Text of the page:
The first series in the leadership forums focused on Middle Leadership as NZEALS set out to encourage, support and grow those aspiring to lead in schools and centres.
The series of three online forums was faciliated by Sandra Jenkins, Jeremy Kedian and Dr. Anne Malcolm and created a platform for rich conversations between particpants with the benefits of electronic interactive learning.
Mā to mōhio,ka mārama,
Mā to mārama, ka mātau
Through discussion we become aware,
Through awareness we gain understanding,
Through understanding we gain proficiency and expertise
The session leaders focused the thinking with these provocative questions
- Who can be a leader?
- What does good, bad or mediocre leadership look like to you? How do you know? Why is it important?
- How is leadership different from adminstering or managing? Does it matter?
- What motivates leaders to be the best they can be?
- What supports do leaders need? Who? How? What actually supports leaders? How do leaders prioritise needs?
- How important is context to leadership?
- If this is about being human and having a sense of ‘humanness’ with one’s leadership, what does this look like in your setting?
- How might you develop the skills and capacities of an effective leader?
- How do you ‘learn’ to be a leader?
A key question: What difference can I make for learners as a middle leader?
During the rich conversations over the three online session the following reflective comments were made:
- The importance of relationships and trust; being reliable and trustworthy
- The role and concept of humanness in leadership
- Having intelligent failures
- Making mistakes is OK, not being perfect, not pretending, being real
- Anyone can be a leader, it is not confined to one focus
- It is about confidence and competence
- One can be a reluctant leader but make a difference
- One needs to be flexible and agile
- Disposition, skills and knowledge = capabilities
- The importance of vision, courage and passion and not just admin.
- Having beliefs, a self-belief, values, a purpose that are visible in practice
- It is about creating opportunities for others, empowering
- Being fair, having empathy
- Listening, seeking feedback as in being in conversation with others
- Being able to listen with no need to respond, just to hear, think through and act if needed
- Checking in with others
- Balancing risk taking with stability
- Having a moral purpose, a moral and ethical compass
- Being supported and mentored, having someone walk with you
- Clarity over expectations, knowing what is expected
- Time and space to be a leader - the important over the urgent
- Different styles of leadership (i.e. when to be autocratic, when to have a coaching style) for different situations
- Being mentored (guided into what might work best) and coached (listening, asking pwerful questions in order to guide where you wish to go)
- Growing a coaching capability yourself, asking more than telling
- Not being a fixer and solving problems for others (let go of what is not yours)
- Seeking opportunities, offering, being involved, agreeing to take on, seeking out these and not waiting, seeking and committing to areas of responsibility
- Connecting with others, networking, considering, reflecting, talking through with others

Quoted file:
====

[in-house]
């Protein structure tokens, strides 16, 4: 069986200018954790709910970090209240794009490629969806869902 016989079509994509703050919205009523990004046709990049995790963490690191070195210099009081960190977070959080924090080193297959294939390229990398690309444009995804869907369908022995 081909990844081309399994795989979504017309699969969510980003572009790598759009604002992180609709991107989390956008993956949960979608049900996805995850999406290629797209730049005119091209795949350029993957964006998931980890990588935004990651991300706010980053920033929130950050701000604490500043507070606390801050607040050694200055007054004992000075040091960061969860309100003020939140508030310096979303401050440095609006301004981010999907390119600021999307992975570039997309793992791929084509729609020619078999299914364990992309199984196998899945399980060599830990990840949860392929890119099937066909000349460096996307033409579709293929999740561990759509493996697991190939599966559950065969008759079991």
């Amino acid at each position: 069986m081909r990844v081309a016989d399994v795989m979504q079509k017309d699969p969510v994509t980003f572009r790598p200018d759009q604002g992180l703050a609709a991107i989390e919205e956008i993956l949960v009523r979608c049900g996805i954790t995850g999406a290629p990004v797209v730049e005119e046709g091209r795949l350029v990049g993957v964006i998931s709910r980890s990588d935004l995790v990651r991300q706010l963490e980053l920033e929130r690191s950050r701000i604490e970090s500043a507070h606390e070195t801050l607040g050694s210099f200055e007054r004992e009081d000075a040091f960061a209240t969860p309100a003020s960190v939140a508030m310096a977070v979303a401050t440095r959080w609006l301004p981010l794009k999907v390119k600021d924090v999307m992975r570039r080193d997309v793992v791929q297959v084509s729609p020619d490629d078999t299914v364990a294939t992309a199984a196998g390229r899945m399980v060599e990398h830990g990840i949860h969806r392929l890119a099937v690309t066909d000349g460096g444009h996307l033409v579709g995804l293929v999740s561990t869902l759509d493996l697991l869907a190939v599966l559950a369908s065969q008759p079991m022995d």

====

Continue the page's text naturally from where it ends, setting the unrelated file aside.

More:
- It is about having an impact and influencing, nudging towards soemthing different
- It is about being present, how you present and be with others
- Self care, hauora matters
- Weaving strengths through, sharing what you are good at
- Seeing the whole and knowing the detail
- Being responsive, having respondibility
- Being a sense maker of complexity, for yourself and with others
- Making connections between ideas (and people)
- Growing a sense of belonging and identity
- Focused on inclusion, diversity, equity
- Being able to reframe your thinking
- In conversation (dialogue), holding a perspective and idea lightly, advocating gently, not defending a position so as to be open to the ideas of others
- Collaborating, reflecting, evaluating, deciding next steps together
- Understanding how to share leadership, to enable and empower others
- Being in a school/centre culture which encourages volunteering and putting one’s hand up is important
- When focused on the ‘self’ there is a need for ‘self-care’, for nourishing oneself and to know when to step in and alongside and when to step away and step out, for one’s own self care.
- It is about being open; not just the door for others, also the mind, heart and will.
- Having genuine curiosity
- Being open to challenge
- Ensuring listening without judging.
- Building capabilities across many contexts and situations. Being agile, flexible and adaptive. It is more than just being competent.
This is about being human and having a sense of ‘humanness’ with one’s leadership.
Key consideration: Knowing what underpins your approach to leadership; a theory or a philosophy and why you do what you do.
The voice of participants:
- The reflection I had when engaging in these rich conversations
- I learned a lot by listening to the stories of others
- Learning how to approach different situations by listening to people talk through their own context and their roles
- I learned about being an agentic leader
- I need to take time to learn about leadership by reading, engaging in conversations so as to work out my own approach
- The importance of good role models
- The need for both support and challenge so as to consider my own perspectives.